A significant number of Chipotle Mexican Grill Inc. restaurants across the US have been affected by a short lived computer data breach, and this was initially reported by the company back in April.
Chris Arnold, the company’s spokesman, said in an email that most, but not all of their locations may have been involved. He also said that the locations were affected for varying amounts of time.
According to reports, aside from Chipotle, the breach also affected Pizzeria Locale, which is a concept developed by the Chipotle group. The nationwide computer data breaches took place between March 24 and April 18 of this year and as a result, the credit card information of their customers who made transactions on the covered period may have been intercepted. Some of the important information are customer payment data which include the cardholder’s name, card number, and the card’s expiration date.
Unfortunately, the stolen data include account numbers as well as verification codes, which can potentially be used to clone credit cards or drain debit card accounts. That is why Chipotle and credit card companies encourage customers to quickly check their accounts just to be sure that nothing suspicious is going on. If there are any suspicious activity and unexplained expenses on their account, it needs to be reported to the card issuer immediately.
The good news is that, according to Chipotle, they have already removed the problem software and that they are continuing to resolve other related security issues. They have also set up a website which contains the details on the breach as well as useful information for their consumers who may have a lot of concerns and inquiries.
The site includes the list of the restaurant branches across the United States that have been affected by the data breach. The information published are not just for the Chipotle customers, but for the Pizzeria Locale customers as well.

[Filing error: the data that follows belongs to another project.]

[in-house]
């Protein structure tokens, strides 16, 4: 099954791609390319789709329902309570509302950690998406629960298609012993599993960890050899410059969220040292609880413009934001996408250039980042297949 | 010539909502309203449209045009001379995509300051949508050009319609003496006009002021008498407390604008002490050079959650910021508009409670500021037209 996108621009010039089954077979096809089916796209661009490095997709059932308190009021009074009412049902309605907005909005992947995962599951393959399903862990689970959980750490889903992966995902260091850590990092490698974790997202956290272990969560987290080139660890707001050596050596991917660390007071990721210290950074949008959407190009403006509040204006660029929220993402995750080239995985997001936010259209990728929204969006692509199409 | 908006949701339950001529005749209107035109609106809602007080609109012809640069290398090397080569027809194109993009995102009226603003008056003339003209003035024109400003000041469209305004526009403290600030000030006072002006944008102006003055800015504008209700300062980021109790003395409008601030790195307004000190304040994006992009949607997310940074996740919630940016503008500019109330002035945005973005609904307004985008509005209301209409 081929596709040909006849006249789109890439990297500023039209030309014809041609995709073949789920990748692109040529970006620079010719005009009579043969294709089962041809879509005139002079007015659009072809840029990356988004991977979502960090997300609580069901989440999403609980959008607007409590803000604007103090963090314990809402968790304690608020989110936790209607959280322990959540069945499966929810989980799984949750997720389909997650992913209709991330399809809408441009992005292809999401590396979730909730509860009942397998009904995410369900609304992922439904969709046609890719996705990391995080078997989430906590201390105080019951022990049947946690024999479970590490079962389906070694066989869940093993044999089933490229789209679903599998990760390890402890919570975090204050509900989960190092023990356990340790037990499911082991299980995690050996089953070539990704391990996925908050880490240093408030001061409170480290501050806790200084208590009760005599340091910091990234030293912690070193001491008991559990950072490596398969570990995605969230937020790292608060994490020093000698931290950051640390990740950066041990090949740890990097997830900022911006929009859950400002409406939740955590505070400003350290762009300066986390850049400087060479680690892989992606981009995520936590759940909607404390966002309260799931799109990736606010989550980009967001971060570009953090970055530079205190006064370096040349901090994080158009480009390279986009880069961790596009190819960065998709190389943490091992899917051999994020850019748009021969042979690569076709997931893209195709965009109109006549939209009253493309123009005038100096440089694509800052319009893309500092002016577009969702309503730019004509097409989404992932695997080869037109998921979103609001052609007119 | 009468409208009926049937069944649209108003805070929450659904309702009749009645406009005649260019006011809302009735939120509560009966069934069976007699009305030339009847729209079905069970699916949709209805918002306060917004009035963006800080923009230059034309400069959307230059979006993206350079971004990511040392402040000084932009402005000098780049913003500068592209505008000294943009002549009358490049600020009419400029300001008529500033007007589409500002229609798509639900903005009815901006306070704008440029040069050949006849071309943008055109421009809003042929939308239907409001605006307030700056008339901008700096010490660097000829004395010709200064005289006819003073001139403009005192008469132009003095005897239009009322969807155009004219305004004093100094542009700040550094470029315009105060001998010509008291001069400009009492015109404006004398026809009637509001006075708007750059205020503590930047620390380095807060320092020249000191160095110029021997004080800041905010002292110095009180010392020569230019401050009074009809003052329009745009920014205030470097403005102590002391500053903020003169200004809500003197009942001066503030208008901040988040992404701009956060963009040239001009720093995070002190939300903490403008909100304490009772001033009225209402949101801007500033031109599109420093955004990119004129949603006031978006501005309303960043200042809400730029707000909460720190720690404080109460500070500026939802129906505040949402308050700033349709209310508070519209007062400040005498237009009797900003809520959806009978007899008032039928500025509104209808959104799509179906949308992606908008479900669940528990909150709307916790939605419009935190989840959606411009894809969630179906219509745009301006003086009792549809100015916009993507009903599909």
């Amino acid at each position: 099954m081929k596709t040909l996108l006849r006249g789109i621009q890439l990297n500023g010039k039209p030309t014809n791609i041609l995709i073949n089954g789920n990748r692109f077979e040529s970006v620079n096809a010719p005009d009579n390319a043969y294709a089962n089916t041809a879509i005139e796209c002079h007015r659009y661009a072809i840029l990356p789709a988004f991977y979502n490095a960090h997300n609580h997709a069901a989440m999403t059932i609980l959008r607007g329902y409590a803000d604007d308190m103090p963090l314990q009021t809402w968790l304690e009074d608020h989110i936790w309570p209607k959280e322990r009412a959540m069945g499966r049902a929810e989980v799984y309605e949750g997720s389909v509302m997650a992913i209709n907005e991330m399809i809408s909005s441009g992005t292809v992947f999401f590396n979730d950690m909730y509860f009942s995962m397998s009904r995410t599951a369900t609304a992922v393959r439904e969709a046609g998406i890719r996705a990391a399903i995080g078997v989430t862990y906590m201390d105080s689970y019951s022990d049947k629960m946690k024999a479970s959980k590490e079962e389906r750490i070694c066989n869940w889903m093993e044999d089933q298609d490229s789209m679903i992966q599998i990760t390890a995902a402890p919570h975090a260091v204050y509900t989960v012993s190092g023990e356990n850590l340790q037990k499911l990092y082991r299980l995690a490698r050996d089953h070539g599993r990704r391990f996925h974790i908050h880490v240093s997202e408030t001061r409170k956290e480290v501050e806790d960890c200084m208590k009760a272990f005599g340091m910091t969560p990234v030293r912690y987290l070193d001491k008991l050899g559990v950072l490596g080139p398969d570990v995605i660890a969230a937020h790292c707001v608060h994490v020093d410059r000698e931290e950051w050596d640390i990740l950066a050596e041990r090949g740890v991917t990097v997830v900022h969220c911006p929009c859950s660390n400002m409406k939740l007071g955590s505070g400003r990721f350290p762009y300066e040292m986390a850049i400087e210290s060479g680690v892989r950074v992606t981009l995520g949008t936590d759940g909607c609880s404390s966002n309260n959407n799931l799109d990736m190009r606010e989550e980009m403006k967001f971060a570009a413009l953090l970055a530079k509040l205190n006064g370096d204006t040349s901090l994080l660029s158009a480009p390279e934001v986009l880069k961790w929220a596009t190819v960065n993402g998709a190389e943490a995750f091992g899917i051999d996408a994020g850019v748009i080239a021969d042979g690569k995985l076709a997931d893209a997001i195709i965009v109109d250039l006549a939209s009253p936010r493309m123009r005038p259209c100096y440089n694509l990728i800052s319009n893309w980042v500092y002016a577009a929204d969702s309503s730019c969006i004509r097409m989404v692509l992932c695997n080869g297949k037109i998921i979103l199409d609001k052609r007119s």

Based on the investigation conducted by the company, they were able to identify a malware that was designed to access the credit card information of customers who used their cards on point-of-sale or POS devices at the affected Chipotle and Pizzeria Locale restaurants.
The said malware searched for track data, which contains the information that was mentioned earlier, and once acquired, these information are then sold on the black market.
Per Chipotle, the malware has already been removed, but they continue to work with cyber security firms so that they can assess their current security measures and come up with ways on how they can be enhanced even further. The company also said that they “continue to support law enforcement’s investigation and are working with the payment card networks so that the banks that issue payment cards can be made aware and initiate heightened monitoring.”
The Impact of the Nationwide Computer Data Breach
Because of the unfortunate incident, it was found out that Chipotle refused to upgrade their chip readers back in 2015. As reported in the investigation, the malware that was used in the attack was able to steal the data of the cardholders through the magnetic strips of their payment cards.
Although it is not really clear whether chipped payment cards would have been susceptible and vulnerable to the hacking incident, it was noted that Chipotle declined to use them in 2015. The refusal was due to the inefficiencies caused by the delays in the authentication process and that was not advisable in a fast paced food service business.
As expected, the data breach could mean big trouble for the shares of the Mexican restaurant. It does not help that Chipotle has just partially recovered from a controversy that it was involved in during the latter part of 2015.
The said controversy involved a series of outbreaks wherein their customers in California got sick from a norovirus. Then, their customers in Wahington and Oregon also got sick from E.coli. It did not stop there because some of their customers in Boston also got sick, again from a norovirus strain.
Going back to the breach, security analysts say that there is a big possibility that Chipotle will face a fine based on the size of the breach and the number of customer information that was compromised.
According to Julie Conroy, research director at Aite Group, the data breach meant that Chipotle was somewhere out of compliance. Moreover, the card companies may also fine Chipotle and hold them liable for any fraud that is a direct result of their data breach. This was according to Avivah Litan, vice president at Gartner Inc (IT.N), specializing in security and privacy.